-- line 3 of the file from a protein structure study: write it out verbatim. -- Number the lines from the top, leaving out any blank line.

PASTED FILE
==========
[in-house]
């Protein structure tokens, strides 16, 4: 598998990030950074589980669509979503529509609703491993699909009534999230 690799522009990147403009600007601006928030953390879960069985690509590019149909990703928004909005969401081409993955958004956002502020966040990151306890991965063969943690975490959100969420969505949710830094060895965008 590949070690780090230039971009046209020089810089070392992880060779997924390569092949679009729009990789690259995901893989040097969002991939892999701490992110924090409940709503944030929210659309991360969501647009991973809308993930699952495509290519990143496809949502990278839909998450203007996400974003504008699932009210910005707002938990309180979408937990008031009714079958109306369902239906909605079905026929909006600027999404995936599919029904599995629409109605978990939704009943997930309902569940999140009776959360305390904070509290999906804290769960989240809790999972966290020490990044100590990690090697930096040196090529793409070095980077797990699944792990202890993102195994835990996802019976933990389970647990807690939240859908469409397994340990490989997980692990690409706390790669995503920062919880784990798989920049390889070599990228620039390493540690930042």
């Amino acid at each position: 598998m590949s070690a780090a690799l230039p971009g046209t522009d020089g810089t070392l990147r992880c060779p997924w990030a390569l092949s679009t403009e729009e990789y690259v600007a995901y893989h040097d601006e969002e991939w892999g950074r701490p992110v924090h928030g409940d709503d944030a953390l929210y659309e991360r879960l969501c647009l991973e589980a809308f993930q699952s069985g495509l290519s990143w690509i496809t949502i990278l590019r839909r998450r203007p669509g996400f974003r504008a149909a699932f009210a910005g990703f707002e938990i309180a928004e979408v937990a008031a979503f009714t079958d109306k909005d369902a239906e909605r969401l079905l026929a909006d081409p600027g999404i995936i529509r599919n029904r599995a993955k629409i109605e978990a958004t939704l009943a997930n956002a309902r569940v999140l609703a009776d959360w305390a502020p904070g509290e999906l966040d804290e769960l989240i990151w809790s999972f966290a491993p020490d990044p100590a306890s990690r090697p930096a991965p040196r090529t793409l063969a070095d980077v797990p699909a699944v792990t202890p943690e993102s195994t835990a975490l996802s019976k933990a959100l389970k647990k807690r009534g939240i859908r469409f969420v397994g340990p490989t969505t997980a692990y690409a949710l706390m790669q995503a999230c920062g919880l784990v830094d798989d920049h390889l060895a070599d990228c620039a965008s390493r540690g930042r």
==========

């Amino acid at each position: 598998m590949s070690a780090a690799l230039p971009g046209t522009d020089g810089t070392l990147r992880c060779p997924w990030a390569l092949s679009t403009e729009e990789y690259v600007a995901y893989h040097d601006e969002e991939w892999g950074r701490p992110v924090h928030g409940d709503d944030a953390l929210y659309e991360r879960l969501c647009l991973e589980a809308f993930q699952s069985g495509l290519s990143w690509i496809t949502i990278l590019r839909r998450r203007p669509g996400f974003r504008a149909a699932f009210a910005g990703f707002e938990i309180a928004e979408v937990a008031a979503f009714t079958d109306k909005d369902a239906e909605r969401l079905l026929a909006d081409p600027g999404i995936i529509r599919n029904r599995a993955k629409i109605e978990a958004t939704l009943a997930n956002a309902r569940v999140l609703a009776d959360w305390a502020p904070g509290e999906l966040d804290e769960l989240i990151w809790s999972f966290a491993p020490d990044p100590a306890s990690r090697p930096a991965p040196r090529t793409l063969a070095d980077v797990p699909a699944v792990t202890p943690e993102s195994t835990a975490l996802s019976k933990a959100l389970k647990k807690r009534g939240i859908r469409f969420v397994g340990p490989t969505t997980a692990y690409a949710l706390m790669q995503a999230c920062g919880l784990v830094d798989d920049h390889l060895a070599d990228c620039a965008s390493r540690g930042r």